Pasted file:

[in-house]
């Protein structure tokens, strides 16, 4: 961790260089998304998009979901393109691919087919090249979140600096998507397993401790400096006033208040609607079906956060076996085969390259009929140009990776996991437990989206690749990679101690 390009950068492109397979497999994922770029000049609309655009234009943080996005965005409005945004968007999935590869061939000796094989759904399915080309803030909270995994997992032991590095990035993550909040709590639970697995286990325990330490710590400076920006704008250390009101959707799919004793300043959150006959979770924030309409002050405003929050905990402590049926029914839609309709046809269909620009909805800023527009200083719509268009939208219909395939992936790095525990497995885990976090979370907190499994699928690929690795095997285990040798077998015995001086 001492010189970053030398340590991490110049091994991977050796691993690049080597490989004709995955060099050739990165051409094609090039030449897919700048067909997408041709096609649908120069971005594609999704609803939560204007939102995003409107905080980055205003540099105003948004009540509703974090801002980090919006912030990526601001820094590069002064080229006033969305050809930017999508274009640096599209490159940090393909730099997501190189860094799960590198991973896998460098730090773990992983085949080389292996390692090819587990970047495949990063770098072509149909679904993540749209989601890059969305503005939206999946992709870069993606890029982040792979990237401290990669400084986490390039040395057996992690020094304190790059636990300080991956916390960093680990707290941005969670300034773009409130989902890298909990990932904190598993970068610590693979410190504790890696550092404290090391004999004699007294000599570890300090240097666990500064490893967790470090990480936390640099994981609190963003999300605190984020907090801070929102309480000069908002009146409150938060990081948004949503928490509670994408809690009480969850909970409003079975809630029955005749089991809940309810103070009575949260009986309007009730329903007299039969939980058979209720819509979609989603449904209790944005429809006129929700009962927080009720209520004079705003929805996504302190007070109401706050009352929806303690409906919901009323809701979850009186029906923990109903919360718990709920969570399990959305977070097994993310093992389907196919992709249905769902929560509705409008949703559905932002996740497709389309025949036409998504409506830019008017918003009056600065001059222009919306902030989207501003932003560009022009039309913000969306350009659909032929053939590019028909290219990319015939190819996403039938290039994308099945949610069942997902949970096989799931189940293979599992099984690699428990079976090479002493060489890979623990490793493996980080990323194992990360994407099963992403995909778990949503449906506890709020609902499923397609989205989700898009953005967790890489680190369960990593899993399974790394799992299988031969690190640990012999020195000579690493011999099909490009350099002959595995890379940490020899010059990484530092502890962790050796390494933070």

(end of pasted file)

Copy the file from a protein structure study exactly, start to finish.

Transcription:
[in-house]
């Protein structure tokens, strides 16, 4: 961790260089998304998009979901393109691919087919090249979140600096998507397993401790400096006033208040609607079906956060076996085969390259009929140009990776996991437990989206690749990679101690 390009950068492109397979497999994922770029000049609309655009234009943080996005965005409005945004968007999935590869061939000796094989759904399915080309803030909270995994997992032991590095990035993550909040709590639970697995286990325990330490710590400076920006704008250390009101959707799919004793300043959150006959979770924030309409002050405003929050905990402590049926029914839609309709046809269909620009909805800023527009200083719509268009939208219909395939992936790095525990497995885990976090979370907190499994699928690929690795095997285990040798077998015995001086 001492010189970053030398340590991490110049091994991977050796691993690049080597490989004709995955060099050739990165051409094609090039030449897919700048067909997408041709096609649908120069971005594609999704609803939560204007939102995003409107905080980055205003540099105003948004009540509703974090801002980090919006912030990526601001820094590069002064080229006033969305050809930017999508274009640096599209490159940090393909730099997501190189860094799960590198991973896998460098730090773990992983085949080389292996390692090819587990970047495949990063770098072509149909679904993540749209989601890059969305503005939206999946992709870069993606890029982040792979990237401290990669400084986490390039040395057996992690020094304190790059636990300080991956916390960093680990707290941005969670300034773009409130989902890298909990990932904190598993970068610590693979410190504790890696550092404290090391004999004699007294000599570890300090240097666990500064490893967790470090990480936390640099994981609190963003999300605190984020907090801070929102309480000069908002009146409150938060990081948004949503928490509670994408809690009480969850909970409003079975809630029955005749089991809940309810103070009575949260009986309007009730329903007299039969939980058979209720819509979609989603449904209790944005429809006129929700009962927080009720209520004079705003929805996504302190007070109401706050009352929806303690409906919901009323809701979850009186029906923990109903919360718990709920969570399990959305977070097994993310093992389907196919992709249905769902929560509705409008949703559905932002996740497709389309025949036409998504409506830019008017918003009056600065001059222009919306902030989207501003932003560009022009039309913000969306350009659909032929053939590019028909290219990319015939190819996403039938290039994308099945949610069942997902949970096989799931189940293979599992099984690699428990079976090479002493060489890979623990490793493996980080990323194992990360994407099963992403995909778990949503449906506890709020609902499923397609989205989700898009953005967790890489680190369960990593899993399974790394799992299988031969690190640990012999020195000579690493011999099909490009350099002959595995890379940490020899010059990484530092502890962790050796390494933070």